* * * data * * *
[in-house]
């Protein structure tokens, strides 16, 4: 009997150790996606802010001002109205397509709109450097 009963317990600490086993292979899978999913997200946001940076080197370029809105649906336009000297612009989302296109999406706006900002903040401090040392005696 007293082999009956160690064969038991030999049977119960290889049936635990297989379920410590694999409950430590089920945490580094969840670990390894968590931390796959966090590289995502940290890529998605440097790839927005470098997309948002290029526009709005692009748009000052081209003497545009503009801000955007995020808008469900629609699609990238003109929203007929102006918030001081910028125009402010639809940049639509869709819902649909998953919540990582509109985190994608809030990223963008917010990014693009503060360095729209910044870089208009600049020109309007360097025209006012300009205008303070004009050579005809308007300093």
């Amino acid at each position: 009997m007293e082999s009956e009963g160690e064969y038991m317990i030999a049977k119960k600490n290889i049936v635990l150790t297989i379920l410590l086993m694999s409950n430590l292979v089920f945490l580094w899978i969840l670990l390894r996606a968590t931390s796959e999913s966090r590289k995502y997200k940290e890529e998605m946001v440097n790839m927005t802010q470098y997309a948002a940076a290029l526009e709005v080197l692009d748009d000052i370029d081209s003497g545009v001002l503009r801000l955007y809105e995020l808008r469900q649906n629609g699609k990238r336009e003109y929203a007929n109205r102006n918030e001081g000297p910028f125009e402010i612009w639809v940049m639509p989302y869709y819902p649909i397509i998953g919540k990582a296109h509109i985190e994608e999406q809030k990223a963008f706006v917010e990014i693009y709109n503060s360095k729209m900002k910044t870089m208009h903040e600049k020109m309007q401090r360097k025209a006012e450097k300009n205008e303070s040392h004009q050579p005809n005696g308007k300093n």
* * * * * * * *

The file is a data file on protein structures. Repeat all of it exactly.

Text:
[in-house]
């Protein structure tokens, strides 16, 4: 009997150790996606802010001002109205397509709109450097 009963317990600490086993292979899978999913997200946001940076080197370029809105649906336009000297612009989302296109999406706006900002903040401090040392005696 007293082999009956160690064969038991030999049977119960290889049936635990297989379920410590694999409950430590089920945490580094969840670990390894968590931390796959966090590289995502940290890529998605440097790839927005470098997309948002290029526009709005692009748009000052081209003497545009503009801000955007995020808008469900629609699609990238003109929203007929102006918030001081910028125009402010639809940049639509869709819902649909998953919540990582509109985190994608809030990223963008917010990014693009503060360095729209910044870089208009600049020109309007360097025209006012300009205008303070004009050579005809308007300093």
């Amino acid at each position: 009997m007293e082999s009956e009963g160690e064969y038991m317990i030999a049977k119960k600490n290889i049936v635990l150790t297989i379920l410590l086993m694999s409950n430590l292979v089920f945490l580094w899978i969840l670990l390894r996606a968590t931390s796959e999913s966090r590289k995502y997200k940290e890529e998605m946001v440097n790839m927005t802010q470098y997309a948002a940076a290029l526009e709005v080197l692009d748009d000052i370029d081209s003497g545009v001002l503009r801000l955007y809105e995020l808008r469900q649906n629609g699609k990238r336009e003109y929203a007929n109205r102006n918030e001081g000297p910028f125009e402010i612009w639809v940049m639509p989302y869709y819902p649909i397509i998953g919540k990582a296109h509109i985190e994608e999406q809030k990223a963008f706006v917010e990014i693009y709109n503060s360095k729209m900002k910044t870089m208009h903040e600049k020109m309007q401090r360097k025209a006012e450097k300009n205008e303070s040392h004009q050579p005809n005696g308007k300093n």